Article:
Have you ever noticed trucks driving down the road with wheels mounted to their roofs? These aren’t spare tires. They are entire axles engineered to be lowered to the ground behind a commercial vehicle to help carry extremely heavy loads.
Why do many commercial trucks have extra axles?
Many commercial trucks have extra axles, whether they are hanging in the middle of the truck, behind the main axles, or on the roof. They are all engineered to take some of the truck’s weight when it is heavily loaded. But they can all tuck up out of the way when not needed.
This may seem like a complicated solution. Why not leave these solid axles on the ground all of the time? More rolling axles mean more moving parts wearing out. It also may make a truck a bit more difficult to drive.
But more tires on the ground means less pressure on any one point of the road. Therefore, some municipalities list a maximum weight per axle for certain roads or bridges–according to the Washington Post. Clever engineers have devised a whole range of flexible axles. But the most dramatic of these is the rooftop rear axle.
Why do some shorter trucks have rooftop axles?
Have you ever noticed axles atop the roofs of heavy-duty trucks such as dump trucks? These are designed to hinge down behind the truck to help carry heavy loads. They hinge behind the truck to extend its wheelbase, often to meet local commercial vehicle regulations.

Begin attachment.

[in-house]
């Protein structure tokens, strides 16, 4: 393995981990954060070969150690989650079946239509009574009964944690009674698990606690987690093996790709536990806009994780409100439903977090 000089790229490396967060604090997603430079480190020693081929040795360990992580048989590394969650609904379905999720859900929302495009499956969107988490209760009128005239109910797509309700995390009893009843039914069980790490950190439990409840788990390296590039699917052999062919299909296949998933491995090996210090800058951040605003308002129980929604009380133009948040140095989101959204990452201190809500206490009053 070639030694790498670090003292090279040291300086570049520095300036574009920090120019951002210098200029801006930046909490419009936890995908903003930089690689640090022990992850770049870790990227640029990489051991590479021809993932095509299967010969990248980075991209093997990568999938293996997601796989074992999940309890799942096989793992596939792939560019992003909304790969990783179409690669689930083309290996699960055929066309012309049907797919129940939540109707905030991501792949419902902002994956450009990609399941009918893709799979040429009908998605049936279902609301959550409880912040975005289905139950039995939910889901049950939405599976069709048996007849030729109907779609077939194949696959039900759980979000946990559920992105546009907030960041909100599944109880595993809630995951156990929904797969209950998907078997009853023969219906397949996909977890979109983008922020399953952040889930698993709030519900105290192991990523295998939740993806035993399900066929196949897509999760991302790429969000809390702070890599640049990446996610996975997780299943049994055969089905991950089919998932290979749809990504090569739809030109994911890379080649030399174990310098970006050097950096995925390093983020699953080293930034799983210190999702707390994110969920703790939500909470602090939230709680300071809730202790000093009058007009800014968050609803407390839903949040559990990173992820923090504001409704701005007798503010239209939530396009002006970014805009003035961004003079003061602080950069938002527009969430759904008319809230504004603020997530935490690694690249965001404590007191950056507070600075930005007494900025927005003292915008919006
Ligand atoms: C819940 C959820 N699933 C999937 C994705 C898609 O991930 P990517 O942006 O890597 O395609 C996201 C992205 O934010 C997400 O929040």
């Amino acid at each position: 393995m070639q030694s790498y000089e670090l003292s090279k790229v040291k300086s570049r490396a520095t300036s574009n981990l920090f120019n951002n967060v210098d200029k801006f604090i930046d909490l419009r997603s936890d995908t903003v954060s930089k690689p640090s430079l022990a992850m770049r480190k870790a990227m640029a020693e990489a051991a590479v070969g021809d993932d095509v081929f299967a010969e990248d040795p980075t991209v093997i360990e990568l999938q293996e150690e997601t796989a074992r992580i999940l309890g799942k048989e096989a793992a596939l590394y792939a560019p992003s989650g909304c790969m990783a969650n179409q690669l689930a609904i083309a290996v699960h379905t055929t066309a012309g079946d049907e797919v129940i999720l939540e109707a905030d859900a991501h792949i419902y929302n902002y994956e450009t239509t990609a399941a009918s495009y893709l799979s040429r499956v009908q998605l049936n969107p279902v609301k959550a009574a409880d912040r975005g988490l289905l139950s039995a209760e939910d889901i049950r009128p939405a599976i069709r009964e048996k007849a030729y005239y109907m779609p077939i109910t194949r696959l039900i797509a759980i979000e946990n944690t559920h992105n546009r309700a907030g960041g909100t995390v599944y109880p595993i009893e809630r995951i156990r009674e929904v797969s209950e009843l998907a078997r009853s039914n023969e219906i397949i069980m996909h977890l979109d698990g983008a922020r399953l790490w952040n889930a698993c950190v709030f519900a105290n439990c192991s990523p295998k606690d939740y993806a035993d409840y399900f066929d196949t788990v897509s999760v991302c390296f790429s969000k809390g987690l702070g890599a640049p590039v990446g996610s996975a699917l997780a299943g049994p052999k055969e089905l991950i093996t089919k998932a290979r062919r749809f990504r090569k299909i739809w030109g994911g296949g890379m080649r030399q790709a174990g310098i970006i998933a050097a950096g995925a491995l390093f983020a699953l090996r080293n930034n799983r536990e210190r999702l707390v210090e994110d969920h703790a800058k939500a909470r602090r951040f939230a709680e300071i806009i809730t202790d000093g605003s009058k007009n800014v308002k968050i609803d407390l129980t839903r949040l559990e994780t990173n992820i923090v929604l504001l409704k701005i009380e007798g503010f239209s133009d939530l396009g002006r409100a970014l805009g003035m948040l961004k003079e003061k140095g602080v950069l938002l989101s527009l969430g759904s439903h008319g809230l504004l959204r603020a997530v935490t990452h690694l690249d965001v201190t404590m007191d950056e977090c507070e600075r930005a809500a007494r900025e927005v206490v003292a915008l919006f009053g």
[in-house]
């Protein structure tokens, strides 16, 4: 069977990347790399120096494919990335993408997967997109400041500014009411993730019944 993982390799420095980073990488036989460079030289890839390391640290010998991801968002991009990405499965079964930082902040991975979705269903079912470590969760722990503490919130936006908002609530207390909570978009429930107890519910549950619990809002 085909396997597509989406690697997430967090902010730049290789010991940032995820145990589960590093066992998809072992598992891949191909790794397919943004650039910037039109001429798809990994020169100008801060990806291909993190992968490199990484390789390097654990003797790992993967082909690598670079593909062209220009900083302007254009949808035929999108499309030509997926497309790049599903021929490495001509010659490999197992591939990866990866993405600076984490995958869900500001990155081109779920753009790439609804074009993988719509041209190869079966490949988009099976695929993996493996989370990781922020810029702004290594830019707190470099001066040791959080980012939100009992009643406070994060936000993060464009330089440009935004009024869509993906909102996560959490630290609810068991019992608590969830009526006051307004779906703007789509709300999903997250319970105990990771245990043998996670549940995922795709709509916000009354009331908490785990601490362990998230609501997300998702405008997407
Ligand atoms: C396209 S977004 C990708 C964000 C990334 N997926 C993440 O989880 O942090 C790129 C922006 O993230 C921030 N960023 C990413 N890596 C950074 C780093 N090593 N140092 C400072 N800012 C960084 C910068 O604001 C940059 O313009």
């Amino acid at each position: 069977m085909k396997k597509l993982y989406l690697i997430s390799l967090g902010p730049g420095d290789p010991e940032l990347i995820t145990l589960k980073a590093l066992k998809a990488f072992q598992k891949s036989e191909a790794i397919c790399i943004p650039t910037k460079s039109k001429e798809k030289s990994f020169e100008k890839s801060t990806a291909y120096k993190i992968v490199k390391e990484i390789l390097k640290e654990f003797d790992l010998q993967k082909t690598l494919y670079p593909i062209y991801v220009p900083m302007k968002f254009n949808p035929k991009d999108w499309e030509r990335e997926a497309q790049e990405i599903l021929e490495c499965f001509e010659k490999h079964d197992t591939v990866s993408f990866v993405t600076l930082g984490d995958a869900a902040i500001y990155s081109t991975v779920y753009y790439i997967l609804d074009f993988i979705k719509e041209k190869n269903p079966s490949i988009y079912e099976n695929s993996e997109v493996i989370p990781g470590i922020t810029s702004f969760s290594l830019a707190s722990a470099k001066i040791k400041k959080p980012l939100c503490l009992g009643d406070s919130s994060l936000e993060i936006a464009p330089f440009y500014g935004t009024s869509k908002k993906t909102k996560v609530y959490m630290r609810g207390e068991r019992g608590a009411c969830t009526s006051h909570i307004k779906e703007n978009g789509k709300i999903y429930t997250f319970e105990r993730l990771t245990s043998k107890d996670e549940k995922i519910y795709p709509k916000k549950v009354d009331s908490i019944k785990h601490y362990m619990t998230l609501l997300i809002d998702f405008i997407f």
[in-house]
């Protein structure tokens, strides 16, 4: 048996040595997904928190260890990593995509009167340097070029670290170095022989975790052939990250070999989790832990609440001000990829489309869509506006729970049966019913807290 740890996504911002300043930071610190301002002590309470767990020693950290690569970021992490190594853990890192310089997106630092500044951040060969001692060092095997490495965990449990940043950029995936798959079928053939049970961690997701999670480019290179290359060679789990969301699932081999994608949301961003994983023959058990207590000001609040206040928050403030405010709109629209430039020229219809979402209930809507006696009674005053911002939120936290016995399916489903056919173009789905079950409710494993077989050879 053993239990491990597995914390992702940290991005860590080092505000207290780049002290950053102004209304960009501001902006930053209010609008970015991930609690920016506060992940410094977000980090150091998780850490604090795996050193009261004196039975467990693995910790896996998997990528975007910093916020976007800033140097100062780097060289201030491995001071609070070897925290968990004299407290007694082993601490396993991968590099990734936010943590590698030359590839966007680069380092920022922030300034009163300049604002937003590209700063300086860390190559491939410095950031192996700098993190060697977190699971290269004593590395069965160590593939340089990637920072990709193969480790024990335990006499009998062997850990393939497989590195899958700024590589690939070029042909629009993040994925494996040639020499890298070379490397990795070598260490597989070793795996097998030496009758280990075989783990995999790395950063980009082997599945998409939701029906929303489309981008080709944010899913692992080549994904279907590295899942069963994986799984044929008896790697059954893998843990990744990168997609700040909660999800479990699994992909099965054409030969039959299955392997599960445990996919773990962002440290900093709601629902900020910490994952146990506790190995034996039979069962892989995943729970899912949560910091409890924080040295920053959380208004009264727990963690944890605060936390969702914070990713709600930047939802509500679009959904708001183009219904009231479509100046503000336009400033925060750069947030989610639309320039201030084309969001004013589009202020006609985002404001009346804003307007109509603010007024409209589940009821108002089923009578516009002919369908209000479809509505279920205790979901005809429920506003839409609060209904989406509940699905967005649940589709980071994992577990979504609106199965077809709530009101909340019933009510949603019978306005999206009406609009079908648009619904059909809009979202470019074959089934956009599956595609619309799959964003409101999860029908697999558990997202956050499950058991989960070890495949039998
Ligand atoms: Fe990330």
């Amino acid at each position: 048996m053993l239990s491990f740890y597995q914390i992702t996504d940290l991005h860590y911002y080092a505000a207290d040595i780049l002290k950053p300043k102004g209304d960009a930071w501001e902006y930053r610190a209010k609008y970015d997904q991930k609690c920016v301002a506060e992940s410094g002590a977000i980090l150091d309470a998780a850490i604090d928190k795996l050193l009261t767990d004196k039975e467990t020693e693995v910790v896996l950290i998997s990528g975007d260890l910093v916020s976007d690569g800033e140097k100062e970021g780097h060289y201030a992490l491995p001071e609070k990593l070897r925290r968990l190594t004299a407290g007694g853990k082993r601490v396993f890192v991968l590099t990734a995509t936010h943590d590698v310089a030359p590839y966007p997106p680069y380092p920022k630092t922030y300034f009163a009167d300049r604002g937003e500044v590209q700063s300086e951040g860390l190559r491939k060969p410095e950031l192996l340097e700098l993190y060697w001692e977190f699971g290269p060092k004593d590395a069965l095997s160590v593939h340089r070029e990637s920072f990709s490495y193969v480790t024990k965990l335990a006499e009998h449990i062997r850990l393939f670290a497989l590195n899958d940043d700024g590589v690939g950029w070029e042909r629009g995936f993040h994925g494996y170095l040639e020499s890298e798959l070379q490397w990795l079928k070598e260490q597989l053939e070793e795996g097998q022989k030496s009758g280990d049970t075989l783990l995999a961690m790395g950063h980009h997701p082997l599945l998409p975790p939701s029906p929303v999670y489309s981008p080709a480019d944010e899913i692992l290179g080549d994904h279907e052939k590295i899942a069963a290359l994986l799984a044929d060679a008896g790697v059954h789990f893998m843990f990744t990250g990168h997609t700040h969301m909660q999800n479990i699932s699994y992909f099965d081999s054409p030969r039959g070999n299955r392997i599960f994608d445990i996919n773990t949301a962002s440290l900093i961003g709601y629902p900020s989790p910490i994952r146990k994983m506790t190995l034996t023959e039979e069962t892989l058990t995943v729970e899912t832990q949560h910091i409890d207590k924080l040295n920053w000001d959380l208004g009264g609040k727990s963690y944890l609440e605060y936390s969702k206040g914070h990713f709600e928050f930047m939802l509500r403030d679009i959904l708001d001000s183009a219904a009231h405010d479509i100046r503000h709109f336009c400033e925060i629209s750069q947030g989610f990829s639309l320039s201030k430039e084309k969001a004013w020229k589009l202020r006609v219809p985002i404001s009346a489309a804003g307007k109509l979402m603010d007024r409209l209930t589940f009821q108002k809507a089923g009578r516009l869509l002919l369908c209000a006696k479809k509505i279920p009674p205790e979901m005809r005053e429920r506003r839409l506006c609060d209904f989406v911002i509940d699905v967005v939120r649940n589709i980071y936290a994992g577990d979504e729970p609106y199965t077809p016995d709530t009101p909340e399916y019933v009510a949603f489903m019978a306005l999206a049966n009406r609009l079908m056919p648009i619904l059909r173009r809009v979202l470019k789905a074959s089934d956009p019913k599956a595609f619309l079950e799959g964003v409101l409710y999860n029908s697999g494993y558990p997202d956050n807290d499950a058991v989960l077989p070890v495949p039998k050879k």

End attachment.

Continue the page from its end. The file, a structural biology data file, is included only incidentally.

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Why would you need an extra axle behind a truck? Because on some roads, the weight a truck is allowed to carry depends on its wheelbase. This regulation is intended to spread out the weight of a heavy load and do less damage to roads and bridges.
Truck owners don’t want to operate an extremely long truck all of the time because of higher fuel and repair costs. But if they occasionally want to carry heavier loads in places where a longer wheelbase is required, they need to meet regulations some how. This dilemma led to the invention of rooftop drop axle.
What types of temporary axles can big trucks have?
A large truck can have a range of types of temporary axles. Lift/drop axles tuck between the front and rear axles of semi trucks. Tag axles hang behind the main (driven) rear axles. Finally, rooftop drop axles can extend the wheelbase of a shorter truck.
If a truck’s wheelbase is long enough to meet any regulations it may encounter, a regular lift/drop axle may be the simplest solution. This axle is mounted to the frame between the existing front and rear axles. It hangs on airbags so the truck’s driver can raise or lower it with the press of a button.
Some heavy vehicles with a long rear overhang (such as RVs) don’t have a long enough wheelbase for certain roads. These vehicles can be beefed up with a non-driven rear axle behind the main (driven) axles. These are called tag axles, whether or not they can lift up or are fixed.
Next, read why semi truck have yellow lights on their roofs or see extra dump truck axles in action in the video below: